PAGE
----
For ages 3-6 pick a well-known song (the alphabet, baby shark, even a well-known pop song) and tell them you've just learned this song and can they tell you if you're singing it right? Begin the song but add in some absolutely redonkulous mistakes (the more donkulous the better) and watch smiles ensue.
Bribery (Outdoor and In Studio)
AND How to Get Young Siblings to Pose with Baby
Bribery is a teacher's bread and butter. I mean, what? We don't do that.
Aaanyways. If you can use bribery to your advantage it's fair game (all is fair in love and photography as they say). Food bribery is often the best and most powerful kind.
I used cookies for my Christmas mini sessions which were a big hit and I was recently given this brilliant next tip by another photographer:
If you want to do shots of a wily young sibling with baby it's best to wrap baby and put them in something secure like a bucket and then hide snacks behind baby in the bucket. Not only is it likely to get the older sibling to sit with baby but when they reach for their favourite snack it will look like they're putting their arm around the newborn. Always have mum or dad close by to spot the baby. A small toy can also work!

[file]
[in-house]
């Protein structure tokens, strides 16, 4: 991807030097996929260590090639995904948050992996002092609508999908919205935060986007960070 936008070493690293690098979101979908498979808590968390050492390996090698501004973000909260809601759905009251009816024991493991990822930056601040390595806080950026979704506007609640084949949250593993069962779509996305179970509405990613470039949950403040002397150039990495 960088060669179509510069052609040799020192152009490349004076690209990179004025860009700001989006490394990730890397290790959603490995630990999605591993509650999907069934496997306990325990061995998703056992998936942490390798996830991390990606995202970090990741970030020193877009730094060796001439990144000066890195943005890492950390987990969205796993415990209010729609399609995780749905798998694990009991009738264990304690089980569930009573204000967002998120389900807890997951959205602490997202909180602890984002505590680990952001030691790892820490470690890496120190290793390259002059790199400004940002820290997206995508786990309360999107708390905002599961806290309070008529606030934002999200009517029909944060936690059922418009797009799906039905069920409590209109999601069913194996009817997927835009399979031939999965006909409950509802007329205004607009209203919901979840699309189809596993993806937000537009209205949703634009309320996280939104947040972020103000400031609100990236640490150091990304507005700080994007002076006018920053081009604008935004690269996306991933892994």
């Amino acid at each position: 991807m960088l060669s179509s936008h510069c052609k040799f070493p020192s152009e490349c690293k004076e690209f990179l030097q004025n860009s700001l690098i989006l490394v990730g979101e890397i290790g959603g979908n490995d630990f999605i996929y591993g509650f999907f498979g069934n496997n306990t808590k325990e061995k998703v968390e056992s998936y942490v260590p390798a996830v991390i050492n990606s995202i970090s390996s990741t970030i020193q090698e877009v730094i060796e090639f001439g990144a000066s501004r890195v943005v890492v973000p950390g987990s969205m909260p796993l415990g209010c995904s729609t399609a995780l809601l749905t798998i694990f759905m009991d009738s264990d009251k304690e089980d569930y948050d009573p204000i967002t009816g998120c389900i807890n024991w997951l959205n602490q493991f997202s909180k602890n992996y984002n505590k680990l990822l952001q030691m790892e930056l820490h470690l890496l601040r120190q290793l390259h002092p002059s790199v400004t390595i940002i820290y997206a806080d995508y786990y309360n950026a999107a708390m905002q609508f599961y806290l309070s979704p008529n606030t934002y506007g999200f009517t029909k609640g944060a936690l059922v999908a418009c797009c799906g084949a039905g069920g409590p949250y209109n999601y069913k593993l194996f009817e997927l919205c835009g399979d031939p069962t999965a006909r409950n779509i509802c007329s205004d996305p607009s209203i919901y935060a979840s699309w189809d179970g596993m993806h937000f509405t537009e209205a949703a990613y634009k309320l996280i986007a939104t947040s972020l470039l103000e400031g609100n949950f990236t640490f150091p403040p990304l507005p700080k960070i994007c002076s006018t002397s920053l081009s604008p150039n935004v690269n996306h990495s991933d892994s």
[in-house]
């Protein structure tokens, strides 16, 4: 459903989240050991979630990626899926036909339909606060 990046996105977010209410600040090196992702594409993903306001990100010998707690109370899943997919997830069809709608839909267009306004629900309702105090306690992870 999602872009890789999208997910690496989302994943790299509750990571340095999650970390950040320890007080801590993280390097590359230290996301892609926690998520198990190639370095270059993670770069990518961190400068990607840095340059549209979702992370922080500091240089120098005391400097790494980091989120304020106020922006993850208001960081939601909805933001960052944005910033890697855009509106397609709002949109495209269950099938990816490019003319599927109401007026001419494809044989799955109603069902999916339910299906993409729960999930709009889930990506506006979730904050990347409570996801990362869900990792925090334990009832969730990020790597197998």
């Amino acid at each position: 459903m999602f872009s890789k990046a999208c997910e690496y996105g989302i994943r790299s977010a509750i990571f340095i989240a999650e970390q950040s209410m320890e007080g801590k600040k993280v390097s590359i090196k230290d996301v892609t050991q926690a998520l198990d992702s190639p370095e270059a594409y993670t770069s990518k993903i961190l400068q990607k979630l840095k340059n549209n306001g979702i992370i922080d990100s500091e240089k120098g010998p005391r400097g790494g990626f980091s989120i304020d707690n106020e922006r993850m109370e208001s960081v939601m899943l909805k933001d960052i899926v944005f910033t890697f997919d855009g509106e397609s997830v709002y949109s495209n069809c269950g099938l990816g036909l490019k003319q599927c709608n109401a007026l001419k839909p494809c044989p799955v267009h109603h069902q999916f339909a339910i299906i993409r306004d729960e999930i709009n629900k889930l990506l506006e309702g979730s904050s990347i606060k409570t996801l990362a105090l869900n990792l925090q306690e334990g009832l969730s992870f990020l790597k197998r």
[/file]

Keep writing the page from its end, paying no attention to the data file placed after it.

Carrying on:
The other way this can be done is with a composite (take an image of baby and then an image of the sibling and merge the two photos together). There are many tutorials on Youtube demonstrating how to do this!
Ask the Parent (Outdoor and In Studio)
This one seems obvious but it can be easy to forget when you're wondering if you've adjusted your F-stops correctly, and whether you've remembered to put an SD card in your camera and whether this rather feral child will or will not bite you.
Parents will know their kids like the back of their hand and may have their own tricks for coaxing smiles. Whether that's a funny face or noise or getting out a favourite toy - don't forget that parents are a fabulous resource! Getting to know the child and what their interests are can work wonders.